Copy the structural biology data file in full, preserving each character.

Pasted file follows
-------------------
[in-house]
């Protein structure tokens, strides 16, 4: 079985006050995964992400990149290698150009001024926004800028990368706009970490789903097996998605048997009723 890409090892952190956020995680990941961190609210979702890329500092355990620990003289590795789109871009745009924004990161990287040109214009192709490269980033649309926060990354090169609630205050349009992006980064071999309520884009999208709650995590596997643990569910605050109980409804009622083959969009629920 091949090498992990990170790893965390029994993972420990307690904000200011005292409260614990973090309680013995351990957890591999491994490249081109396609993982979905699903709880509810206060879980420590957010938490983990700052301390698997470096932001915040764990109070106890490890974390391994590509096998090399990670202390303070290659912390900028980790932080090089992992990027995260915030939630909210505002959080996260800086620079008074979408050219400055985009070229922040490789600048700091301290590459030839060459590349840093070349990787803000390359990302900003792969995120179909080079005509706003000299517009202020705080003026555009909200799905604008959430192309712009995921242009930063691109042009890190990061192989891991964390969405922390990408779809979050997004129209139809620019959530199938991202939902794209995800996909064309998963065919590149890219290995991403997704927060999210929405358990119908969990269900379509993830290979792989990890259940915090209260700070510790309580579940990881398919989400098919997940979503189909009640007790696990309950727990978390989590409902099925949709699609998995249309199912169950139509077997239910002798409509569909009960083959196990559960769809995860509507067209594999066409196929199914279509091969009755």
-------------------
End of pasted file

[in-house]
């Protein structure tokens, strides 16, 4: 079985006050995964992400990149290698150009001024926004800028990368706009970490789903097996998605048997009723 890409090892952190956020995680990941961190609210979702890329500092355990620990003289590795789109871009745009924004990161990287040109214009192709490269980033649309926060990354090169609630205050349009992006980064071999309520884009999208709650995590596997643990569910605050109980409804009622083959969009629920 091949090498992990990170790893965390029994993972420990307690904000200011005292409260614990973090309680013995351990957890591999491994490249081109396609993982979905699903709880509810206060879980420590957010938490983990700052301390698997470096932001915040764990109070106890490890974390391994590509096998090399990670202390303070290659912390900028980790932080090089992992990027995260915030939630909210505002959080996260800086620079008074979408050219400055985009070229922040490789600048700091301290590459030839060459590349840093070349990787803000390359990302900003792969995120179909080079005509706003000299517009202020705080003026555009909200799905604008959430192309712009995921242009930063691109042009890190990061192989891991964390969405922390990408779809979050997004129209139809620019959530199938991202939902794209995800996909064309998963065919590149890219290995991403997704927060999210929405358990119908969990269900379509993830290979792989990890259940915090209260700070510790309580579940990881398919989400098919997940979503189909009640007790696990309950727990978390989590409902099925949709699609998995249309199912169950139509077997239910002798409509569909009960083959196990559960769809995860509507067209594999066409196929199914279509091969009755």